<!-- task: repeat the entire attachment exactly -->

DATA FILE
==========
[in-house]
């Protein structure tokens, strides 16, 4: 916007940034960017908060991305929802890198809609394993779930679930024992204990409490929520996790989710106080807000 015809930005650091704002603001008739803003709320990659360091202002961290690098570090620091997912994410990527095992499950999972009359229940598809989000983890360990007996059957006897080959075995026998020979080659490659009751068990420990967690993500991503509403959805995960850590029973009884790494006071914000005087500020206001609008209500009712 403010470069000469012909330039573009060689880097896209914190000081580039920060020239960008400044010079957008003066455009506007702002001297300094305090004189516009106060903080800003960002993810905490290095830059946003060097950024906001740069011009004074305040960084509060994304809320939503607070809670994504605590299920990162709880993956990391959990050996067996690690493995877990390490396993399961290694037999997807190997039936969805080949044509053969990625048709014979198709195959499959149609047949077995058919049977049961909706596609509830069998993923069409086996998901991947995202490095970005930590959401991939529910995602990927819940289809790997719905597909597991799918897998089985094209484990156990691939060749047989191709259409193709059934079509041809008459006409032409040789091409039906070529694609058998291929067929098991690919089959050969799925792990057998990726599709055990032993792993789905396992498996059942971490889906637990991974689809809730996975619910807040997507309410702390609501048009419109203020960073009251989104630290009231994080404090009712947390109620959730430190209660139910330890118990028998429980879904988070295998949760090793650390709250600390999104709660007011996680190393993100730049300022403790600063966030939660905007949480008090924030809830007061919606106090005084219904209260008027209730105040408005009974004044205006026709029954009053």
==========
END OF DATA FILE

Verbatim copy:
[in-house]
């Protein structure tokens, strides 16, 4: 916007940034960017908060991305929802890198809609394993779930679930024992204990409490929520996790989710106080807000 015809930005650091704002603001008739803003709320990659360091202002961290690098570090620091997912994410990527095992499950999972009359229940598809989000983890360990007996059957006897080959075995026998020979080659490659009751068990420990967690993500991503509403959805995960850590029973009884790494006071914000005087500020206001609008209500009712 403010470069000469012909330039573009060689880097896209914190000081580039920060020239960008400044010079957008003066455009506007702002001297300094305090004189516009106060903080800003960002993810905490290095830059946003060097950024906001740069011009004074305040960084509060994304809320939503607070809670994504605590299920990162709880993956990391959990050996067996690690493995877990390490396993399961290694037999997807190997039936969805080949044509053969990625048709014979198709195959499959149609047949077995058919049977049961909706596609509830069998993923069409086996998901991947995202490095970005930590959401991939529910995602990927819940289809790997719905597909597991799918897998089985094209484990156990691939060749047989191709259409193709059934079509041809008459006409032409040789091409039906070529694609058998291929067929098991690919089959050969799925792990057998990726599709055990032993792993789905396992498996059942971490889906637990991974689809809730996975619910807040997507309410702390609501048009419109203020960073009251989104630290009231994080404090009712947390109620959730430190209660139910330890118990028998429980879904988070295998949760090793650390709250600390999104709660007011996680190393993100730049300022403790600063966030939660905007949480008090924030809830007061919606106090005084219904209260008027209730105040408005009974004044205006026709029954009053």